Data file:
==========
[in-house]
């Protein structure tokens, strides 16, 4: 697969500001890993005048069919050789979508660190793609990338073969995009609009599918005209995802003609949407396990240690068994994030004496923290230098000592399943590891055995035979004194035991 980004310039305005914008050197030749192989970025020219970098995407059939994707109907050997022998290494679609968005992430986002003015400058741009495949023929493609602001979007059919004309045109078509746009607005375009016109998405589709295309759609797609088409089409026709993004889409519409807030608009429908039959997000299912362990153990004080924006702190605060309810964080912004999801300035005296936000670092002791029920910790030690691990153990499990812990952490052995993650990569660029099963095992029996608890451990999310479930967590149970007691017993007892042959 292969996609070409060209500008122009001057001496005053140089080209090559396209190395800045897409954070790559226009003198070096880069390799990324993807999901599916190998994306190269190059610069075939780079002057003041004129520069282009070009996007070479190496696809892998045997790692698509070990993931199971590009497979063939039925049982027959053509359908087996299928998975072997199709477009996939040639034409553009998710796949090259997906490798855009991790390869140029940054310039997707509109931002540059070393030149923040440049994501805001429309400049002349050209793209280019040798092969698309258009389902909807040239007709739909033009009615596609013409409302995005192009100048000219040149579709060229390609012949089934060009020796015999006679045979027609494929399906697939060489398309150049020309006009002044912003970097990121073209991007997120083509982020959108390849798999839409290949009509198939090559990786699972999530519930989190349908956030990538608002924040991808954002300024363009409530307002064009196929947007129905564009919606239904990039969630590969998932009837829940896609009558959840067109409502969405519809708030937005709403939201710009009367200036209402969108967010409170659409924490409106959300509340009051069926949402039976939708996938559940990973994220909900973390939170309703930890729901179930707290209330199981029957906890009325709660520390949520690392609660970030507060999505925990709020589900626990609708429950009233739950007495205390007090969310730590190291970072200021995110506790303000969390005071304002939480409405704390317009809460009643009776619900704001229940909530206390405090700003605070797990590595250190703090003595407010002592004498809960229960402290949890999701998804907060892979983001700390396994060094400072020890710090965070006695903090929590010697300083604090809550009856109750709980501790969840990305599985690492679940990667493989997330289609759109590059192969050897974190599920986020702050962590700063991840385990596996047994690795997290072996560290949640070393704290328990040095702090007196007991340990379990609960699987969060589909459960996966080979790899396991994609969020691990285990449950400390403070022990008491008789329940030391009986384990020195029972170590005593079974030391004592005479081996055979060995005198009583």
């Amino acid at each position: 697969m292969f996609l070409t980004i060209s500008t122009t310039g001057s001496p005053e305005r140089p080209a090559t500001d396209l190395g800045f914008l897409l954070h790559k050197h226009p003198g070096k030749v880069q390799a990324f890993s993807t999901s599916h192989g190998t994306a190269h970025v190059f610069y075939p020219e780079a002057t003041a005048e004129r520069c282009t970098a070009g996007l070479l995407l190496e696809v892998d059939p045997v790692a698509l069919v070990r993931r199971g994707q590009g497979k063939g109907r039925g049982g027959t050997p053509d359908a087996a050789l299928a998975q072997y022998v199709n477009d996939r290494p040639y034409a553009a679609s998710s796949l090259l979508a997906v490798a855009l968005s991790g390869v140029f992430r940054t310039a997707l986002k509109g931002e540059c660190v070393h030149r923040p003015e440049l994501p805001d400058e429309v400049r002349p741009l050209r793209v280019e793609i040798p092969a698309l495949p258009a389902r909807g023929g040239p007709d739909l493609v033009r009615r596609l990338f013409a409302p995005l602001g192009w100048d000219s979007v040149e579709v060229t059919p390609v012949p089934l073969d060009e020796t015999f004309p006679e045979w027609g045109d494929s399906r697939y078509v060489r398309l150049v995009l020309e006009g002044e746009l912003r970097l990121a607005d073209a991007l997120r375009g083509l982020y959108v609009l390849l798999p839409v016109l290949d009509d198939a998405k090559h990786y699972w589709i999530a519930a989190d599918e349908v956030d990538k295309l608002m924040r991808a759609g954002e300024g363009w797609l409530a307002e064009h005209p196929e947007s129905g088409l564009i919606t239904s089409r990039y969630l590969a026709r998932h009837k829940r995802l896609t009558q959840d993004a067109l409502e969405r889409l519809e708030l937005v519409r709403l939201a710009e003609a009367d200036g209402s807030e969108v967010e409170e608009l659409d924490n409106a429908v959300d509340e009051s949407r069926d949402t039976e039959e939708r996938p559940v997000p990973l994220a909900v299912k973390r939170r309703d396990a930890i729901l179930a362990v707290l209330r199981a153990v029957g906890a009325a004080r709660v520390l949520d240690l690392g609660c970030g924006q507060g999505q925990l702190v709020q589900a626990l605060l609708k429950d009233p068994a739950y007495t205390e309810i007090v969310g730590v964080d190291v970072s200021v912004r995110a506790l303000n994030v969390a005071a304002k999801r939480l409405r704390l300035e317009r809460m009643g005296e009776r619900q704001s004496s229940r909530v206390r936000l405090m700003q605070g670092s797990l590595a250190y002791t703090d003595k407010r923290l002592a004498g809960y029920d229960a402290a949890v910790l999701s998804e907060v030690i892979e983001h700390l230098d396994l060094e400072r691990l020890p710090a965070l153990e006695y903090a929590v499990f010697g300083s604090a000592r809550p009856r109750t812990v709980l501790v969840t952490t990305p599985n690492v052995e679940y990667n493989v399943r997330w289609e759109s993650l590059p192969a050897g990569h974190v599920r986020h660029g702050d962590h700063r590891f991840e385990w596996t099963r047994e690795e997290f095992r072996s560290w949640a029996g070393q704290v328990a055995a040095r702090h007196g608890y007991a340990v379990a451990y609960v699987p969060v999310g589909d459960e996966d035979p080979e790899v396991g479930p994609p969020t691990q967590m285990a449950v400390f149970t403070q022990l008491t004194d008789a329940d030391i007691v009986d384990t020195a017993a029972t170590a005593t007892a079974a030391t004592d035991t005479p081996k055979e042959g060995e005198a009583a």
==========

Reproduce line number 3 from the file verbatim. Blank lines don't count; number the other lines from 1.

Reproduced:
């Amino acid at each position: 697969m292969f996609l070409t980004i060209s500008t122009t310039g001057s001496p005053e305005r140089p080209a090559t500001d396209l190395g800045f914008l897409l954070h790559k050197h226009p003198g070096k030749v880069q390799a990324f890993s993807t999901s599916h192989g190998t994306a190269h970025v190059f610069y075939p020219e780079a002057t003041a005048e004129r520069c282009t970098a070009g996007l070479l995407l190496e696809v892998d059939p045997v790692a698509l069919v070990r993931r199971g994707q590009g497979k063939g109907r039925g049982g027959t050997p053509d359908a087996a050789l299928a998975q072997y022998v199709n477009d996939r290494p040639y034409a553009a679609s998710s796949l090259l979508a997906v490798a855009l968005s991790g390869v140029f992430r940054t310039a997707l986002k509109g931002e540059c660190v070393h030149r923040p003015e440049l994501p805001d400058e429309v400049r002349p741009l050209r793209v280019e793609i040798p092969a698309l495949p258009a389902r909807g023929g040239p007709d739909l493609v033009r009615r596609l990338f013409a409302p995005l602001g192009w100048d000219s979007v040149e579709v060229t059919p390609v012949p089934l073969d060009e020796t015999f004309p006679e045979w027609g045109d494929s399906r697939y078509v060489r398309l150049v995009l020309e006009g002044e746009l912003r970097l990121a607005d073209a991007l997120r375009g083509l982020y959108v609009l390849l798999p839409v016109l290949d009509d198939a998405k090559h990786y699972w589709i999530a519930a989190d599918e349908v956030d990538k295309l608002m924040r991808a759609g954002e300024g363009w797609l409530a307002e064009h005209p196929e947007s129905g088409l564009i919606t239904s089409r990039y969630l590969a026709r998932h009837k829940r995802l896609t009558q959840d993004a067109l409502e969405r889409l519809e708030l937005v519409r709403l939201a710009e003609a009367d200036g209402s807030e969108v967010e409170e608009l659409d924490n409106a429908v959300d509340e009051s949407r069926d949402t039976e039959e939708r996938p559940v997000p990973l994220a909900v299912k973390r939170r309703d396990a930890i729901l179930a362990v707290l209330r199981a153990v029957g906890a009325a004080r709660v520390l949520d240690l690392g609660c970030g924006q507060g999505q925990l702190v709020q589900a626990l605060l609708k429950d009233p068994a739950y007495t205390e309810i007090v969310g730590v964080d190291v970072s200021v912004r995110a506790l303000n994030v969390a005071a304002k999801r939480l409405r704390l300035e317009r809460m009643g005296e009776r619900q704001s004496s229940r909530v206390r936000l405090m700003q605070g670092s797990l590595a250190y002791t703090d003595k407010r923290l002592a004498g809960y029920d229960a402290a949890v910790l999701s998804e907060v030690i892979e983001h700390l230098d396994l060094e400072r691990l020890p710090a965070l153990e006695y903090a929590v499990f010697g300083s604090a000592r809550p009856r109750t812990v709980l501790v969840t952490t990305p599985n690492v052995e679940y990667n493989v399943r997330w289609e759109s993650l590059p192969a050897g990569h974190v599920r986020h660029g702050d962590h700063r590891f991840e385990w596996t099963r047994e690795e997290f095992r072996s560290w949640a029996g070393q704290v328990a055995a040095r702090h007196g608890y007991a340990v379990a451990y609960v699987p969060v999310g589909d459960e996966d035979p080979e790899v396991g479930p994609p969020t691990q967590m285990a449950v400390f149970t403070q022990l008491t004194d008789a329940d030391i007691v009986d384990t020195a017993a029972t170590a005593t007892a079974a030391t004592d035991t005479p081996k055979e042959g060995e005198a009583a």